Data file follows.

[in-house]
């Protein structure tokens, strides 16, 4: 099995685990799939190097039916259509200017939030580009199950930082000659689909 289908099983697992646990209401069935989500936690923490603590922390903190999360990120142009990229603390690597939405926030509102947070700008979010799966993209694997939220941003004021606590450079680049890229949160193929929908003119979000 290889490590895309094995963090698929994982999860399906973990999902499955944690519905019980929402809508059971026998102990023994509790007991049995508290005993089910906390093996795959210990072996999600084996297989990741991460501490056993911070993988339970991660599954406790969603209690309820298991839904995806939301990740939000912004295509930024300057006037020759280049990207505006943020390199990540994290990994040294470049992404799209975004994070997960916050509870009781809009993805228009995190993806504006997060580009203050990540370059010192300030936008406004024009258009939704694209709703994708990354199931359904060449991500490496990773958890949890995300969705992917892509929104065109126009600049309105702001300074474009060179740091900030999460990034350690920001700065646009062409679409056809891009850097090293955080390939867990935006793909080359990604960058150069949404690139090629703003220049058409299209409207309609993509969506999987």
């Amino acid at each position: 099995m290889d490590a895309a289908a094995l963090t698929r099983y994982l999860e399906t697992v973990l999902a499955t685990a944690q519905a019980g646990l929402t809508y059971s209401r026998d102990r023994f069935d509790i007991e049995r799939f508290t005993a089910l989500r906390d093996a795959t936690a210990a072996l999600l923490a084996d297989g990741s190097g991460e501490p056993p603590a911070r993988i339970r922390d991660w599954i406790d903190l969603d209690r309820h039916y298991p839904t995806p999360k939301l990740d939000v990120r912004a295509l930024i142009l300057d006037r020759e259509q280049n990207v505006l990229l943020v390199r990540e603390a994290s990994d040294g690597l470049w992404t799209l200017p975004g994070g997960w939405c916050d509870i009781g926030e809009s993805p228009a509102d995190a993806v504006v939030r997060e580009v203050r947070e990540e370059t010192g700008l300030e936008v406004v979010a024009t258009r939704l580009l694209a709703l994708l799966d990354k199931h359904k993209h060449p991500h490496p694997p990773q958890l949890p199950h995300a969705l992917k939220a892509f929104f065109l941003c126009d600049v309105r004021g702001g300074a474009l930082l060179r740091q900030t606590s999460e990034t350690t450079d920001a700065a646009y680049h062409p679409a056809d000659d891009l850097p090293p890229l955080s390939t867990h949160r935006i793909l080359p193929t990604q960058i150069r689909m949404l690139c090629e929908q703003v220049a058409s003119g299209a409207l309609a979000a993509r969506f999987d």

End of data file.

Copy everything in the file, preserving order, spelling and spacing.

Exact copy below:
[in-house]
């Protein structure tokens, strides 16, 4: 099995685990799939190097039916259509200017939030580009199950930082000659689909 289908099983697992646990209401069935989500936690923490603590922390903190999360990120142009990229603390690597939405926030509102947070700008979010799966993209694997939220941003004021606590450079680049890229949160193929929908003119979000 290889490590895309094995963090698929994982999860399906973990999902499955944690519905019980929402809508059971026998102990023994509790007991049995508290005993089910906390093996795959210990072996999600084996297989990741991460501490056993911070993988339970991660599954406790969603209690309820298991839904995806939301990740939000912004295509930024300057006037020759280049990207505006943020390199990540994290990994040294470049992404799209975004994070997960916050509870009781809009993805228009995190993806504006997060580009203050990540370059010192300030936008406004024009258009939704694209709703994708990354199931359904060449991500490496990773958890949890995300969705992917892509929104065109126009600049309105702001300074474009060179740091900030999460990034350690920001700065646009062409679409056809891009850097090293955080390939867990935006793909080359990604960058150069949404690139090629703003220049058409299209409207309609993509969506999987």
């Amino acid at each position: 099995m290889d490590a895309a289908a094995l963090t698929r099983y994982l999860e399906t697992v973990l999902a499955t685990a944690q519905a019980g646990l929402t809508y059971s209401r026998d102990r023994f069935d509790i007991e049995r799939f508290t005993a089910l989500r906390d093996a795959t936690a210990a072996l999600l923490a084996d297989g990741s190097g991460e501490p056993p603590a911070r993988i339970r922390d991660w599954i406790d903190l969603d209690r309820h039916y298991p839904t995806p999360k939301l990740d939000v990120r912004a295509l930024i142009l300057d006037r020759e259509q280049n990207v505006l990229l943020v390199r990540e603390a994290s990994d040294g690597l470049w992404t799209l200017p975004g994070g997960w939405c916050d509870i009781g926030e809009s993805p228009a509102d995190a993806v504006v939030r997060e580009v203050r947070e990540e370059t010192g700008l300030e936008v406004v979010a024009t258009r939704l580009l694209a709703l994708l799966d990354k199931h359904k993209h060449p991500h490496p694997p990773q958890l949890p199950h995300a969705l992917k939220a892509f929104f065109l941003c126009d600049v309105r004021g702001g300074a474009l930082l060179r740091q900030t606590s999460e990034t350690t450079d920001a700065a646009y680049h062409p679409a056809d000659d891009l850097p090293p890229l955080s390939t867990h949160r935006i793909l080359p193929t990604q960058i150069r689909m949404l690139c090629e929908q703003v220049a058409s003119g299209a409207l309609a979000a993509r969506f999987d």